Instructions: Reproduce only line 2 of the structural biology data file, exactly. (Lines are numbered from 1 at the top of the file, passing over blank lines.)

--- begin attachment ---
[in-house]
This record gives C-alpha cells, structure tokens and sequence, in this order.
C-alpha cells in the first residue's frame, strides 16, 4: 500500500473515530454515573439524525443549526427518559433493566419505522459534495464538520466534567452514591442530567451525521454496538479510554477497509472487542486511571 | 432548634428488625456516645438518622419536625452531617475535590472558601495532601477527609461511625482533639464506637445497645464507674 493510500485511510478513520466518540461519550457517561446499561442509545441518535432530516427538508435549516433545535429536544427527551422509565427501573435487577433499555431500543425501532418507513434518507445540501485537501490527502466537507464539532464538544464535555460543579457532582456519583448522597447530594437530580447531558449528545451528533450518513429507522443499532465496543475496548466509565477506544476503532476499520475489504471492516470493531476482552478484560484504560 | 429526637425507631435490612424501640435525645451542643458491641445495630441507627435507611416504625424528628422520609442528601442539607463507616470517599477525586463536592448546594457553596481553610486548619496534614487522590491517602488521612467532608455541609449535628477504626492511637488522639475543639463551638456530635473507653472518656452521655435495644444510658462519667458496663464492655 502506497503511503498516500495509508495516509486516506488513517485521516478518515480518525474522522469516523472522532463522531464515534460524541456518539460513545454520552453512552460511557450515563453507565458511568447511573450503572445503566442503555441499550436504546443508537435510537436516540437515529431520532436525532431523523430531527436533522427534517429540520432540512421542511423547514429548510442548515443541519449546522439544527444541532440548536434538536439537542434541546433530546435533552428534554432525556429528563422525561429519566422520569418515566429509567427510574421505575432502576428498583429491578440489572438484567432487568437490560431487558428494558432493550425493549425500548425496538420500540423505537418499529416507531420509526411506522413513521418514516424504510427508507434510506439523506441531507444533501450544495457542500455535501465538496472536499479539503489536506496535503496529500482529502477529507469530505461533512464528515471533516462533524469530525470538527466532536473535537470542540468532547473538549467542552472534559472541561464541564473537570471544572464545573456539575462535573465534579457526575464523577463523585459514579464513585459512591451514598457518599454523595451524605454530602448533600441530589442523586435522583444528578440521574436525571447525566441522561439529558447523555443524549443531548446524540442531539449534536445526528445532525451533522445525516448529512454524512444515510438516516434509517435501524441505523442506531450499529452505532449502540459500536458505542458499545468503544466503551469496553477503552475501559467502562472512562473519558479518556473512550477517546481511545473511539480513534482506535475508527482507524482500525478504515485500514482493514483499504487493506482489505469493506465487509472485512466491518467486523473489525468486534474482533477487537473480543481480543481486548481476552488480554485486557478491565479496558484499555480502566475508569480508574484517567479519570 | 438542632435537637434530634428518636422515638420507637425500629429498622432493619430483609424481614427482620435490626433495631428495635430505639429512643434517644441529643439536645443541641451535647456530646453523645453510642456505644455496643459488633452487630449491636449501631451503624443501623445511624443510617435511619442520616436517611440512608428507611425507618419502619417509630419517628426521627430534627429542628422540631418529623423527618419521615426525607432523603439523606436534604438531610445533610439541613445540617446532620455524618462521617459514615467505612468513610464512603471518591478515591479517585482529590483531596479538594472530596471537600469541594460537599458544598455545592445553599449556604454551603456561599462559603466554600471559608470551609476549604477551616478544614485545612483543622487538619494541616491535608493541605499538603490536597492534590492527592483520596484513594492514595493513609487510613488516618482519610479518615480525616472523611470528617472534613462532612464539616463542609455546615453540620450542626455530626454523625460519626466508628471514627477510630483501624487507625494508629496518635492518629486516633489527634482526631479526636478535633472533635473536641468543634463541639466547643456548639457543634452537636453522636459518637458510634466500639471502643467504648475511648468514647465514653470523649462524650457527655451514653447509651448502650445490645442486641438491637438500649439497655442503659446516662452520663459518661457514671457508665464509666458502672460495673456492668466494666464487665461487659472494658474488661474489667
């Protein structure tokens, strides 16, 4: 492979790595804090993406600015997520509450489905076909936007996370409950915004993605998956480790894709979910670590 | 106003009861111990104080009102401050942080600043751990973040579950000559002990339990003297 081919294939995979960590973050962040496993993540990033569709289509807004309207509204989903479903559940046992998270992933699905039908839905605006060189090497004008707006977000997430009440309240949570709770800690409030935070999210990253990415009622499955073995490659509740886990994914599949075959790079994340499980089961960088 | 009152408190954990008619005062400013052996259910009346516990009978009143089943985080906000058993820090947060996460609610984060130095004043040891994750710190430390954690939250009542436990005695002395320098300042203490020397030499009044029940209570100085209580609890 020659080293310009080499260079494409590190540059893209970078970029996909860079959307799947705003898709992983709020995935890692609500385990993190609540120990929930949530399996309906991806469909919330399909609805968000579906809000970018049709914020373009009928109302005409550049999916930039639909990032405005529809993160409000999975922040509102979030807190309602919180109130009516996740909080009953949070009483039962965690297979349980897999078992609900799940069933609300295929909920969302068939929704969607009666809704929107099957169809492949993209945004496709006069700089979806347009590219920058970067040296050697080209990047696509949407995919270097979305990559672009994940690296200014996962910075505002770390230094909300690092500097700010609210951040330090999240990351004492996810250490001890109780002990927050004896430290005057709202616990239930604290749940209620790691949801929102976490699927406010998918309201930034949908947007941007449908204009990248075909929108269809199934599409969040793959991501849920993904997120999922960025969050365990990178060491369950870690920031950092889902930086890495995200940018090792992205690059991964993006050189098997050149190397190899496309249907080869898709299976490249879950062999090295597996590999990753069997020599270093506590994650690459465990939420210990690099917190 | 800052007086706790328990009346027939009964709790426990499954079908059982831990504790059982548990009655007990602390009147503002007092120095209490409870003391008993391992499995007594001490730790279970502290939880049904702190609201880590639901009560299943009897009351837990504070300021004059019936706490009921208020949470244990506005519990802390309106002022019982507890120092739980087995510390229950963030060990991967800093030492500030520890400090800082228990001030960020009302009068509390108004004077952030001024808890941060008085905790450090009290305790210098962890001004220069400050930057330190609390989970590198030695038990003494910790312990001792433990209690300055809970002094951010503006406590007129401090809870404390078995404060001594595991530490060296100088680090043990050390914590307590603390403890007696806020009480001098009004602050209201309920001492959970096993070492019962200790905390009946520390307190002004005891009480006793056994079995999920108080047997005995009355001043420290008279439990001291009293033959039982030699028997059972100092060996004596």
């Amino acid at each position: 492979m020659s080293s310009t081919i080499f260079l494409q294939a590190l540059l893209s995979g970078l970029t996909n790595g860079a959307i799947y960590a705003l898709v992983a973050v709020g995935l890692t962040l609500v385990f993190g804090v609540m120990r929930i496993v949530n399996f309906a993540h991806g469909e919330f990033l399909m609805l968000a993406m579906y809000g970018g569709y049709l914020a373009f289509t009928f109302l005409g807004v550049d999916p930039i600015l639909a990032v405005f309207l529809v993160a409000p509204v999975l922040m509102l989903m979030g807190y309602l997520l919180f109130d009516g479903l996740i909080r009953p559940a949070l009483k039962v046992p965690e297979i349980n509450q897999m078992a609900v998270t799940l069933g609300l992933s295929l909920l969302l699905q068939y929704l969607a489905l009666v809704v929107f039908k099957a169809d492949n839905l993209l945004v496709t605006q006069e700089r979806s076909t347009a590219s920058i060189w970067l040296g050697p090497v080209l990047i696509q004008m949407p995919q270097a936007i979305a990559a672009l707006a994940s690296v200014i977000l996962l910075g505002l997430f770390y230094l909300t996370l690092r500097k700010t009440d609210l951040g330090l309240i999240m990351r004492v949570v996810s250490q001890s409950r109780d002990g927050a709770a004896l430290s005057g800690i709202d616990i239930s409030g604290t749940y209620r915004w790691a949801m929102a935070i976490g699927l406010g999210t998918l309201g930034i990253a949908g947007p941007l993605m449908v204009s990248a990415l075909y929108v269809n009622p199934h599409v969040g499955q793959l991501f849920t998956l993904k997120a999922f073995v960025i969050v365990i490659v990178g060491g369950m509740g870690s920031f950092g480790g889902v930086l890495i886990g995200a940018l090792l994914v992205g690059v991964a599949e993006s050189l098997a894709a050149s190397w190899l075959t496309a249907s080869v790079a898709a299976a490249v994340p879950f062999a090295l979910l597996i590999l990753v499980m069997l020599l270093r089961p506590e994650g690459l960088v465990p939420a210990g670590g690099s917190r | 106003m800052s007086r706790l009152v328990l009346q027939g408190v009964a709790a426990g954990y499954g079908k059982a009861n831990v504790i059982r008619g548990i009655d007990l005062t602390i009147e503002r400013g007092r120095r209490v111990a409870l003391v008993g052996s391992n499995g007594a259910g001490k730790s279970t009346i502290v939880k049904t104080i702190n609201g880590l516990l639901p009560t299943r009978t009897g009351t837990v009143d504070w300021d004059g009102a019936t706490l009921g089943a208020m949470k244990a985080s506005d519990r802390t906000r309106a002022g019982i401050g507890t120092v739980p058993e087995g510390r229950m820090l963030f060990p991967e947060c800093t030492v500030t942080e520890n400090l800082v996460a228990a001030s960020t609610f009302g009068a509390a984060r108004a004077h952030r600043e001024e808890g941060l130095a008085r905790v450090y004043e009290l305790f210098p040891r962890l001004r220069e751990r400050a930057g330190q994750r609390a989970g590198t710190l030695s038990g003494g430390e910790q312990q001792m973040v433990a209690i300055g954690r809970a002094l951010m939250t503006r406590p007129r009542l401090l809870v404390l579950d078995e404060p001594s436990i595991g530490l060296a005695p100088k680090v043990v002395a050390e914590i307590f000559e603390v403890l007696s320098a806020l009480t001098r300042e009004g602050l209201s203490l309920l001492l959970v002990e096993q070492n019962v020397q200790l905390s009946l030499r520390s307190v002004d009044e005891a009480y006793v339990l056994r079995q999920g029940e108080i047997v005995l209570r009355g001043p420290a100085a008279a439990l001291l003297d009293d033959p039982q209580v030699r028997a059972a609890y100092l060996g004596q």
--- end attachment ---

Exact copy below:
This record gives C-alpha cells, structure tokens and sequence, in this order.